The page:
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17 10월, 2007

Reenvisioning the Samurai Tale

For a movie that I avoided watching for weeks, Samurai Fiction (1998) was definitely a welcome surprise. Director Hiroyuki Nakano revisits the samurai movies with a tongue-in-cheek flair that tickles but still contains the sincere homage to those who had come before. Akira Kurosawa comes readily to mind (looove him!). Set in the Edo period and filmed almost totally in black and white, one would think that this would end up as a bland rehash with some window-dressing to make it appealing to the younger crew and in some ways it is, but only in the best way and not with the bland rehash bit. He took a genre that I am personally a great fan of, and did all the right things to reinvigorate it.

The plot is quite basic as the it is in itself it a take on a particular genre of movies. A ronin Rannosuke Kazamatsuri (the acting debut for Hotei Tomoyasu) initially hired by a clan and given the privilege of guarding the clan's prized possession, ends up stealing the weapon. He is given chase by the clan's administrator's son Heishiro Inukai and his two best friends, also known as the three stooges. One roadside battle, a near-fatal injury and a dead sidekick later, Heishiro is rescued by a pacifist samurai Hanbei Mizoguchi, and is nursed back to health by Hanbei's beautiful daughter. Kazamatsuri for some odd reason decides to chill at the local gambling den run by Lady Okatsu, Mari Natsuki in a scene stealing role. Throw in a few ninjas for good measure and you have way too many characters and not enough time. Or so you think.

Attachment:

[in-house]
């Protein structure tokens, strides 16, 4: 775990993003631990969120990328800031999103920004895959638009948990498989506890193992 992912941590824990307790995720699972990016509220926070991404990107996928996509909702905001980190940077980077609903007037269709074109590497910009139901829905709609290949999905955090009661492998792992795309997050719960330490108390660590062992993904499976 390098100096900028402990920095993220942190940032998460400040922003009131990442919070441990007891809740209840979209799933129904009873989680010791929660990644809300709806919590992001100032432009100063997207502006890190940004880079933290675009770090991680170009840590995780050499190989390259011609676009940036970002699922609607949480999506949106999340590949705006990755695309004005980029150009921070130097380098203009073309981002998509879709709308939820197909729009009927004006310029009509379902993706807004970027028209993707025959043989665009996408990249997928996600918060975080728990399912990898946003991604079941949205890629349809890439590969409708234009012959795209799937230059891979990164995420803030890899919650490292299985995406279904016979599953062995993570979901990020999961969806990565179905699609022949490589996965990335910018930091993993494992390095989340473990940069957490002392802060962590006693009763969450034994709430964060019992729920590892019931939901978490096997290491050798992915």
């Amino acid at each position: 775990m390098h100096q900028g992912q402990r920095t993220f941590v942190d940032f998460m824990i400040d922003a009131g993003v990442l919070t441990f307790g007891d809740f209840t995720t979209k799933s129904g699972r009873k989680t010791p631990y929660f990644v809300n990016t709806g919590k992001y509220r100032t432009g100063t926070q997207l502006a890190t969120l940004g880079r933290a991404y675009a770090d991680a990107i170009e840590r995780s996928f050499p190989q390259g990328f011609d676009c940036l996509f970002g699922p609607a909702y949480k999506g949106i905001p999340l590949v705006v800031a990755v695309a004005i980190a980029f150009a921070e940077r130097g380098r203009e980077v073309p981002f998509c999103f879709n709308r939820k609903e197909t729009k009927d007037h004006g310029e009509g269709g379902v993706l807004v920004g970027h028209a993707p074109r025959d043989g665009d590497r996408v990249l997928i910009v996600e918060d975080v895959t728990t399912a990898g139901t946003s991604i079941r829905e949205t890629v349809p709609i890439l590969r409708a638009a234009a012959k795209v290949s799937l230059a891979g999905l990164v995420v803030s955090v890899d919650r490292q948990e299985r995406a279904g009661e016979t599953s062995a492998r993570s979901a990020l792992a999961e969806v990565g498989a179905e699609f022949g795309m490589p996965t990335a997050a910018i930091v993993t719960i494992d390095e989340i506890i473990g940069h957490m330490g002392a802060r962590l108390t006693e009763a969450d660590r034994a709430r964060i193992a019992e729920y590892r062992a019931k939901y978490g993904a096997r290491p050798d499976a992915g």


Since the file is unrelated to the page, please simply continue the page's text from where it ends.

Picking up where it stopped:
In making this, Hiroyuki truly got the feel of the old-school samurai movies, from the movie back-lot-sets look, to the feel and pacing of the movie. He brings his slick modern MTV touch to it adding flashes of colour when dealing with death and fire. He also has an awesome soundtrack composed by Hotei Tomoyasu, a pop singer withon his off days. It is all woven together in a surprisingly uncomplicated plot that does leave us with a few lose ends. Mari Natsuki did a fantastic job as Lady Okatsu and dominated every scene that she was in. A tough uncompromising, manipulative character she really did give the others a run for their money and one would almost wist the movie was about her instead.

The vibe that you get from this movie is that a director took the script from 5 different movies genres put it in a jar, shook violently and poured the result onto celluloid. With great success I might add. What we get are like little vignettes of a road movie, a romantic comedy, period drama, and of course the rogue samurai. The movie plays around with the expected conventions of each archetype for instance Kazamatsuri is an accidental bad guy for the most part and erstwhile hero Heishiro can't do much more than get in the way and bleed from his nose everytime Hanbei's daughter flashes some skin. His attention to detail is also quite amazing, right down to the lack of blood on the swords anytime someone killed. I can see why Tarantino was inspired by this, it is great fun and a fantastic reminder of what good samurai movies consist of.

4 out of 5 for some offbeat, good fun and keeping me interested!

댓글 1개:

tomr :

Do they send you the films or do you download them? Your hard drive must be filled up by now... Have a nice day.